Title: True Grit (2010)
Directors: Ethan and Joel Coen
Starring: Jeff Bridges, Hailee Steinfeld, Matt Damon, Josh Brolin, Barry Pepper
By: Joe Belcastro
The saying, “It’s not about the place, it’s about the people you are with”, refers to the level enjoyment one will have despite a dull setting. True Grit seems to champion that saying. A remake of the 1969 award winning flick – based off the novel by Charles Portis – is laced with patent Coen Brothers (No Country for Old Men) execution.
Personally, the methodical, dramatic action pieces the Coen boys take on always seem to lull this reviewer to sleep in random places. For instance, the first half of No Country for Old Men was amazing. Once it crossed into the heavy pondering dialogue between characters, the interest levels drop. So chalk this short paragraph up as a disclaimer before continuing on with this review.
Going back to the above referenced saying, the “people” (cast) will keep one in awe. Even though the dialogue has one of them purposely mumbling through their lines and the other loses a chunk of his tongue. All the party favors (set designs and cinematography) are treasures one wishes they could gaze upon in every movie. The “place” aspect relates to the scripting. Certain areas of the story go plodding along like a horse in desperate need of water. Just as the main character could pass out at anytime – due to the alcoholic haze he basks in – the audience may need to slap themselves to keep with this 110 minute classic western.
Fourteen-year-old Mattie Ross (Hailee Steinfeld) has just lost her father at the hand – and gun – of shady outlaw Tom Chaney (Josh Brolin). The surprisingly educated, plain looking girl is out for revenge and looks to hire someone to hunt down Chaney and bring him to justice. After striking up conversations with all the locals, everyone suggests she seek out Marshall “Rooster” Cogburn (Jeff Bridges). The eye-patch wearing lawman looks as if he’s been on a bender for years. Out of shape and seemingly unaware of what is going on around him, he agrees to help Mattie. One stipulation he is not fond of is having Mattie tag along. Yet after she shows her “grit” he, along with Texas ranger LaBouef (Matt Damon) begin their tracking of Chaney.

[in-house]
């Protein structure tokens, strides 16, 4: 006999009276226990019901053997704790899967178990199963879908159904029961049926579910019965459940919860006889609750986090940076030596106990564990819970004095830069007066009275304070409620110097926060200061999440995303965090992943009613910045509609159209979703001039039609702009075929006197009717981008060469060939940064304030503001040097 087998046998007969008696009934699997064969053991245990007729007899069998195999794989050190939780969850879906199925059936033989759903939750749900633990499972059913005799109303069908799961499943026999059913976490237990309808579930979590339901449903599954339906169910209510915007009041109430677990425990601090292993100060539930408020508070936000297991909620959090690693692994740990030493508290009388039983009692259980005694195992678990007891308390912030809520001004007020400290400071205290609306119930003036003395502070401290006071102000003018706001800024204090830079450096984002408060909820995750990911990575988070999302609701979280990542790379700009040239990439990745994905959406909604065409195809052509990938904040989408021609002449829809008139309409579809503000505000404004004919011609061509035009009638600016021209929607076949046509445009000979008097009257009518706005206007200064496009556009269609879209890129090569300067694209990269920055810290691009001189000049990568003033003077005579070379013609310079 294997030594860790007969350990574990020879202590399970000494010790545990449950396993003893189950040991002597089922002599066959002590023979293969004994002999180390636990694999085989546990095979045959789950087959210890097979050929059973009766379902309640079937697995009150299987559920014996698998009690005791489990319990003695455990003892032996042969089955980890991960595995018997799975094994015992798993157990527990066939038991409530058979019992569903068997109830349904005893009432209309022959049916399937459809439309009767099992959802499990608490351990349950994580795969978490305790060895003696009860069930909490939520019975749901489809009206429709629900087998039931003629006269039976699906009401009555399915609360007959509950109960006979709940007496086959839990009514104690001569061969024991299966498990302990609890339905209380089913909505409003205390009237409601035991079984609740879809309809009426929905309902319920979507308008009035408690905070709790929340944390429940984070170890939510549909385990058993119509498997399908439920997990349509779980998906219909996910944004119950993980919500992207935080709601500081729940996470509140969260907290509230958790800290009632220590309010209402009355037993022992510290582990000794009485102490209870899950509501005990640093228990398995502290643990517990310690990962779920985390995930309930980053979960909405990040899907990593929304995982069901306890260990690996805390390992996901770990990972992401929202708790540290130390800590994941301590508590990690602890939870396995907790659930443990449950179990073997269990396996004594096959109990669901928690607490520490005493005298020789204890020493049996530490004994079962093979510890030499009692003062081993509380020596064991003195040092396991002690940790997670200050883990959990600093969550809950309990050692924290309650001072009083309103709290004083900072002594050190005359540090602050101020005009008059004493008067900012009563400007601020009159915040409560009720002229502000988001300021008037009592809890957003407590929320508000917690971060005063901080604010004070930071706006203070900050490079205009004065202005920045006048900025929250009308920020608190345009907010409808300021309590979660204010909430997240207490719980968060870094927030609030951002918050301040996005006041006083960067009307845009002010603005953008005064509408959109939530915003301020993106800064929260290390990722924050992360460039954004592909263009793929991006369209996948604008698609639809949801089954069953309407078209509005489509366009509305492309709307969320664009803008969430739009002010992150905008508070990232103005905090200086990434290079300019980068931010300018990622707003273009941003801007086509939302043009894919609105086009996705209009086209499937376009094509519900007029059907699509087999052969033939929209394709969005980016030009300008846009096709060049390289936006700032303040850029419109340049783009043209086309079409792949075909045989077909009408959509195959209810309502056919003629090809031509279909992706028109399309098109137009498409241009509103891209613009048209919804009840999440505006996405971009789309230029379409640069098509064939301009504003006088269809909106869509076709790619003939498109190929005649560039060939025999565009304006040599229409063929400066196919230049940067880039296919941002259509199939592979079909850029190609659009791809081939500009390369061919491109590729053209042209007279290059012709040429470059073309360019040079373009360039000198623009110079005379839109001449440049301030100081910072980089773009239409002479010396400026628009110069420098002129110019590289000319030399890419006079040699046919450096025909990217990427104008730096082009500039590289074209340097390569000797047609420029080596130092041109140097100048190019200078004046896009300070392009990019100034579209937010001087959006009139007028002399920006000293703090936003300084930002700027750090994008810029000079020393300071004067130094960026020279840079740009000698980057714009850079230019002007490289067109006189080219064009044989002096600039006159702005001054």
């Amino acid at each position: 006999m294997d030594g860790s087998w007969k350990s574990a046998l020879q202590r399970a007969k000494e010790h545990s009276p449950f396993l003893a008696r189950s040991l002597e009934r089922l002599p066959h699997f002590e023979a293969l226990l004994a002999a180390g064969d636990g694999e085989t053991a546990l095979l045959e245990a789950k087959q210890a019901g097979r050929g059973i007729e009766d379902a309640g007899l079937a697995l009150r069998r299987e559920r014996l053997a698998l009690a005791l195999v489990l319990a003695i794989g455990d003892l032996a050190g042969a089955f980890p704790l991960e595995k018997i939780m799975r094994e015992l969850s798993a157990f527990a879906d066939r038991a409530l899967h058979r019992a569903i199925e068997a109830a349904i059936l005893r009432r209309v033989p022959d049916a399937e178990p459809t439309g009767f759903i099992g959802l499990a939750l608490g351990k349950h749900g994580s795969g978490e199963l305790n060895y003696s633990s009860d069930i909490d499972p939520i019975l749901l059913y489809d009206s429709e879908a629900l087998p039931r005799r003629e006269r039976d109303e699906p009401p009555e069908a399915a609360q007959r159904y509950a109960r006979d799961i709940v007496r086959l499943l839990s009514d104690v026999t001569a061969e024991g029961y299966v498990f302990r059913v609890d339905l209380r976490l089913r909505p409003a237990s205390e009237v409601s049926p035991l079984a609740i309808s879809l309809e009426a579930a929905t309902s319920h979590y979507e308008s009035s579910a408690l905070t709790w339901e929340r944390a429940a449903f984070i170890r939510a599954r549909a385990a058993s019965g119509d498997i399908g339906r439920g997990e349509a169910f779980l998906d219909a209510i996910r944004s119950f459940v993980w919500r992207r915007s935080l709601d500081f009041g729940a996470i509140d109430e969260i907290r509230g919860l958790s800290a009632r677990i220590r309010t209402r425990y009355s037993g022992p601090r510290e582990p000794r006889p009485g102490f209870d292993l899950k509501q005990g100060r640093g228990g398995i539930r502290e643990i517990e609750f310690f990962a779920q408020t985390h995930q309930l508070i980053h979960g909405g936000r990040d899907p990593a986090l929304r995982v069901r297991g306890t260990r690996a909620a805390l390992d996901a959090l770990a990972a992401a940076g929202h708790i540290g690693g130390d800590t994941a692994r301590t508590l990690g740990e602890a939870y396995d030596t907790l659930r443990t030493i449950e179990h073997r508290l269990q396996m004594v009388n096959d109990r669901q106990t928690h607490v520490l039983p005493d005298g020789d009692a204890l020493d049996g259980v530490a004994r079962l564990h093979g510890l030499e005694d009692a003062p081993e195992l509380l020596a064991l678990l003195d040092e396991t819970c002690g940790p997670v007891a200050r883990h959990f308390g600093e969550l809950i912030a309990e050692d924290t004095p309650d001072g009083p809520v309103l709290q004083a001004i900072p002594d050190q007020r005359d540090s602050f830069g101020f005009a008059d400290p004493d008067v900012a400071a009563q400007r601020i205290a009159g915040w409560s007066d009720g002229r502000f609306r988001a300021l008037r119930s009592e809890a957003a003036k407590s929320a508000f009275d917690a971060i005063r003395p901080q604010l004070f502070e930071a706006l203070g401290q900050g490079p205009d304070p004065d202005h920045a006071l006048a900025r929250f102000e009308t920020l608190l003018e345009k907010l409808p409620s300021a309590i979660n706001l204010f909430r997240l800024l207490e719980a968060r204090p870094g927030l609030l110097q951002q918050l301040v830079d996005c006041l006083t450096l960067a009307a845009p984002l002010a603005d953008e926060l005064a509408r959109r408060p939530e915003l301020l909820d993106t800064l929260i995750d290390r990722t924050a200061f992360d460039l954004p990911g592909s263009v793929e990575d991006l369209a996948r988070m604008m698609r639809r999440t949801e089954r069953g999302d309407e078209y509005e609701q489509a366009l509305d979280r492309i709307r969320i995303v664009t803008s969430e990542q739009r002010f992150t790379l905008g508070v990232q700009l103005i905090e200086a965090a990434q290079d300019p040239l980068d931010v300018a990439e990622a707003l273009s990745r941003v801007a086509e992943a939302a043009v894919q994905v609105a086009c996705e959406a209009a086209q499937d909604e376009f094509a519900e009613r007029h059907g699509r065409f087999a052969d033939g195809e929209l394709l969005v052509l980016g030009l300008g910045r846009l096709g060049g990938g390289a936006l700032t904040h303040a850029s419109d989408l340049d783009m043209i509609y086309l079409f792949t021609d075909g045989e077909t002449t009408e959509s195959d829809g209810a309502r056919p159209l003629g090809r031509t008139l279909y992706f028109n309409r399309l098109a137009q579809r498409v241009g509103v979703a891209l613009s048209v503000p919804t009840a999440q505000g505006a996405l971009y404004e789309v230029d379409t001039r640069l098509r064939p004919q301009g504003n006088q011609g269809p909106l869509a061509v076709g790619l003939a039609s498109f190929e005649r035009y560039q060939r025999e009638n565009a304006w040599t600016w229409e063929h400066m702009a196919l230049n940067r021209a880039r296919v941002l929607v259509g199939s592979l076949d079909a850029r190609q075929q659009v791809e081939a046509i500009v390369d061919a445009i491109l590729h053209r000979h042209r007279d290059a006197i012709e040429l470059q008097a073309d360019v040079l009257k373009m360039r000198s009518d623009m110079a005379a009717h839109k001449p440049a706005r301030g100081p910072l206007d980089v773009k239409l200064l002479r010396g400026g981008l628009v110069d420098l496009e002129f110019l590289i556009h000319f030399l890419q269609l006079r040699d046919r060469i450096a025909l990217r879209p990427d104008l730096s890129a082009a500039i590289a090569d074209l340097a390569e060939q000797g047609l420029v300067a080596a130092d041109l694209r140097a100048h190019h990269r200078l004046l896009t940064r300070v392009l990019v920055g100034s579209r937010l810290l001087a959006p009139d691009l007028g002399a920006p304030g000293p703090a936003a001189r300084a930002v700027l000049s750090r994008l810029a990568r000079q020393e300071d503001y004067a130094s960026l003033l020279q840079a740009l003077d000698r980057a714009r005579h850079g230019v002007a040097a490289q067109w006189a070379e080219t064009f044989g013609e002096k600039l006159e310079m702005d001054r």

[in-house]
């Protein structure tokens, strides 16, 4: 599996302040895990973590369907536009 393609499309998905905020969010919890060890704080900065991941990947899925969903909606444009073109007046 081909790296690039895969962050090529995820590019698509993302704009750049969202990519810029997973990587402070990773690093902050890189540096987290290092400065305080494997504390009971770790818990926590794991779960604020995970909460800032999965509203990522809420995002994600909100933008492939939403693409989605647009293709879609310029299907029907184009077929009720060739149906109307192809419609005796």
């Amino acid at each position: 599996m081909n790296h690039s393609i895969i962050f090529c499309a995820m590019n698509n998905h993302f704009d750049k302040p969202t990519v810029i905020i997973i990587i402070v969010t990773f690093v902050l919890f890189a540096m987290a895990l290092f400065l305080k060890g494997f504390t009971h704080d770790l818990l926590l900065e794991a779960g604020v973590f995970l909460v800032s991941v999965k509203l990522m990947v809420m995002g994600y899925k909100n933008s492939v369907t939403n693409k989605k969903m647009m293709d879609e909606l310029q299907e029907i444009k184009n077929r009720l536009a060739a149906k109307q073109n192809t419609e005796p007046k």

That’s pretty much it folks. An occasional stop or two along the way sees a few rounds of ammo go off, but for the most part, this is a dialogue driven piece. How it differs from the original is that Jeff Bridges is having more fun with the character made famous by the late John Wayne. His acting is excellent but when the script chooses to have his comedic persona on display is questionable at times. In fact, the sequence of a few scenes just have no true flow to it. Then again, watching this in the comfort of your own home (lying down) instead of attending the uncomfortable press screening (which can keep a koala bear awake) may have an impact on why these moments seem flat out boring.
What is an absolute pleasure to watch is the combination of the classic western style benefiting from today’s cinematography. Panoramic shots of the simplest scenes do wonders for this flick. This is where one will be brought back into the mild adventure our three main characters embark on. Cinematography is the only modern spin put on this rugged tale. The characters and set pieces are matte-like photos. No need for glossy anything. Although, today’s coloring techniques are very much welcomed. And it’s nice to see clear shots at night. Production designs along with the classic dialogue enables the Coen’s to create a world that one would like to explore for days. Just wish the action dial was turned to the right a bit more.
Chemistry between Bridges, Damon and Steinfeld is as balanced as one could hope for. Steinfeld is running stride-for-stride with these accomplished actors. Great thing about this flick is every cast member is a deep character that harkens back to the great western lore. Even with the brief screen time of Josh Brolin and Barry Pepper’s characters, they somehow become lodged in your mind as memorable cinematic roles.
Overall, True Grit will execute a pace today’s generation may have trouble dealing with. If one enjoyed 1992’s Unforgiven, then this is a must-see. True Grit sums up the year of 2010 cinema quite nicely: Characters and performances have been stellar, but finding a complete story has been rare. The story found here is cohesive and the storytelling has a richness to it. What this “horse” needed was a few more spurs in the ass to entice a gallop. In others words, some life outside the characters needed to be injected in certain spots.
Rating: 4 out of 5